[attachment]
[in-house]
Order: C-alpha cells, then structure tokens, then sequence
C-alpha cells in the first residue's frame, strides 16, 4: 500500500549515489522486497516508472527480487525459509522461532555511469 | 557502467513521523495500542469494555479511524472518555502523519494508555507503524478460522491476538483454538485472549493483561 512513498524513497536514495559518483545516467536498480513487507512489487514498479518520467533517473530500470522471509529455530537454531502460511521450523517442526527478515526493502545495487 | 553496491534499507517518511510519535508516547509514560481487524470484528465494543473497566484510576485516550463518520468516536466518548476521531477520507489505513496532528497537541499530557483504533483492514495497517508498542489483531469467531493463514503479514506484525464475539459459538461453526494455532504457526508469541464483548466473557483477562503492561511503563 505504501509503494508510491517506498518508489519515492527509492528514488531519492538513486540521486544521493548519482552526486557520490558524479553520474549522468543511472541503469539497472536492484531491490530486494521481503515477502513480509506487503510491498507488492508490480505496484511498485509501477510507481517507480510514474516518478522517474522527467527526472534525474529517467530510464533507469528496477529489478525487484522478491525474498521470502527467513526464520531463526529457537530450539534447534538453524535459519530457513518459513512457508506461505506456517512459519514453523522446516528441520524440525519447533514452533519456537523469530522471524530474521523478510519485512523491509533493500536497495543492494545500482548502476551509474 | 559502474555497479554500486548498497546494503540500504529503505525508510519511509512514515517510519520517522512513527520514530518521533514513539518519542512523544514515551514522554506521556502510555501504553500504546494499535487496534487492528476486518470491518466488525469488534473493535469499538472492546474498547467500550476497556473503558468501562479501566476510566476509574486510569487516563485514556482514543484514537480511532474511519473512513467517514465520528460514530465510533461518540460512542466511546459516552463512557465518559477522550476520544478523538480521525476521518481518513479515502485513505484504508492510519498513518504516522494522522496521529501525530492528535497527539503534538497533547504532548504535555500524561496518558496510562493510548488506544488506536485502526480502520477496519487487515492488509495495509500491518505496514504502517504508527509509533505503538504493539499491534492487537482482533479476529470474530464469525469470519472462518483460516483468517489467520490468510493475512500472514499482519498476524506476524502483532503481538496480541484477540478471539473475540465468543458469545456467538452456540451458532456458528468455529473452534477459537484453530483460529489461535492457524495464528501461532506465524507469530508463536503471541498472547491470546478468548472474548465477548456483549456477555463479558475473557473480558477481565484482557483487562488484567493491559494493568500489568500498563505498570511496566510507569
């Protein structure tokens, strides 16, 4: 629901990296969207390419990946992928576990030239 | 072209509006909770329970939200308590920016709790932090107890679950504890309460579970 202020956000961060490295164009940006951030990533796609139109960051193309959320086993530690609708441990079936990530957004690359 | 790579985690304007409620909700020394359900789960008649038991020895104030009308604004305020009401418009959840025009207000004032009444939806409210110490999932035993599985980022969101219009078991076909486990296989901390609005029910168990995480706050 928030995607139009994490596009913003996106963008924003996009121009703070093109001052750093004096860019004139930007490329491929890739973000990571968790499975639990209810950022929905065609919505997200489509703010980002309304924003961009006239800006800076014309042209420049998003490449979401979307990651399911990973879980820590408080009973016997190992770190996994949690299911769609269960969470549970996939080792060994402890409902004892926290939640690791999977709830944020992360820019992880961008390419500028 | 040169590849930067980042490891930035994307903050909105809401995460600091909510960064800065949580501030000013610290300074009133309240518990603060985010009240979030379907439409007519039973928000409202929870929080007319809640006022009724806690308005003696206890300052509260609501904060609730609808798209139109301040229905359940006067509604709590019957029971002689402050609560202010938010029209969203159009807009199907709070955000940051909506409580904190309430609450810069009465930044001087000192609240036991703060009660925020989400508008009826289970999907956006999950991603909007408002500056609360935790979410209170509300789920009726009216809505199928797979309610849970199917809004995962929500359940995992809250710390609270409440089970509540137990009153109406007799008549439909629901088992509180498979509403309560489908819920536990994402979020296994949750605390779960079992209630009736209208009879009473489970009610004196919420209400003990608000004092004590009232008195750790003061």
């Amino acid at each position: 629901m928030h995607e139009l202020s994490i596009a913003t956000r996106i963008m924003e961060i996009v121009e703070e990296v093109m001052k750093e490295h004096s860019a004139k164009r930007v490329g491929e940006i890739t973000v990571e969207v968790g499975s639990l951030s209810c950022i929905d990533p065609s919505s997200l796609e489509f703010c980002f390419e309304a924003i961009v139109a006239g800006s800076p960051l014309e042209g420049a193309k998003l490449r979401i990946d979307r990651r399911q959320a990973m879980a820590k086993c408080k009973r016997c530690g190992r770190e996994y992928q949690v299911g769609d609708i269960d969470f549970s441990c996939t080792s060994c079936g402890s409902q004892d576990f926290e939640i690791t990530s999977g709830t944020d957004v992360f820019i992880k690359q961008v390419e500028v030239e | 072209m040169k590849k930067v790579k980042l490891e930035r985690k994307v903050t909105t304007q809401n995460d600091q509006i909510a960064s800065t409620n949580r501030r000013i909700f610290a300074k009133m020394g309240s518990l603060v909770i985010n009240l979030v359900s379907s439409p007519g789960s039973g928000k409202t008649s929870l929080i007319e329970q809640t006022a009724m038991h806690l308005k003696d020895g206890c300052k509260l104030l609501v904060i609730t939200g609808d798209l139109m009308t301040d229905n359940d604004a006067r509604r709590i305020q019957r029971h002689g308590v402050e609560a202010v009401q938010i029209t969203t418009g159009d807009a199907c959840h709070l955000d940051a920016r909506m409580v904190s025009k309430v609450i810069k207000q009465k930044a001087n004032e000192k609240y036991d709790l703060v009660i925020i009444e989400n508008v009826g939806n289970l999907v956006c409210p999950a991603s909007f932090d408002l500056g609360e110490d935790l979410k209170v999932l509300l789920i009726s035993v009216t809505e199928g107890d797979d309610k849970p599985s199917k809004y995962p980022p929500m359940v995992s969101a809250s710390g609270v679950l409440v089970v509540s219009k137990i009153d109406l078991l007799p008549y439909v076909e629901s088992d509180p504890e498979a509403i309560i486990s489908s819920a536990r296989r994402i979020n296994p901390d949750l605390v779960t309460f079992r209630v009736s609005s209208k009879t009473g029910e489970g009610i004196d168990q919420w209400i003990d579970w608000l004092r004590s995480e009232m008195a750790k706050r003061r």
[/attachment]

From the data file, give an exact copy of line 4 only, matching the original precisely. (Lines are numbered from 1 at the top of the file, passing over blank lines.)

């Protein structure tokens, strides 16, 4: 629901990296969207390419990946992928576990030239 | 072209509006909770329970939200308590920016709790932090107890679950504890309460579970 202020956000961060490295164009940006951030990533796609139109960051193309959320086993530690609708441990079936990530957004690359 | 790579985690304007409620909700020394359900789960008649038991020895104030009308604004305020009401418009959840025009207000004032009444939806409210110490999932035993599985980022969101219009078991076909486990296989901390609005029910168990995480706050 928030995607139009994490596009913003996106963008924003996009121009703070093109001052750093004096860019004139930007490329491929890739973000990571968790499975639990209810950022929905065609919505997200489509703010980002309304924003961009006239800006800076014309042209420049998003490449979401979307990651399911990973879980820590408080009973016997190992770190996994949690299911769609269960969470549970996939080792060994402890409902004892926290939640690791999977709830944020992360820019992880961008390419500028 | 040169590849930067980042490891930035994307903050909105809401995460600091909510960064800065949580501030000013610290300074009133309240518990603060985010009240979030379907439409007519039973928000409202929870929080007319809640006022009724806690308005003696206890300052509260609501904060609730609808798209139109301040229905359940006067509604709590019957029971002689402050609560202010938010029209969203159009807009199907709070955000940051909506409580904190309430609450810069009465930044001087000192609240036991703060009660925020989400508008009826289970999907956006999950991603909007408002500056609360935790979410209170509300789920009726009216809505199928797979309610849970199917809004995962929500359940995992809250710390609270409440089970509540137990009153109406007799008549439909629901088992509180498979509403309560489908819920536990994402979020296994949750605390779960079992209630009736209208009879009473489970009610004196919420209400003990608000004092004590009232008195750790003061």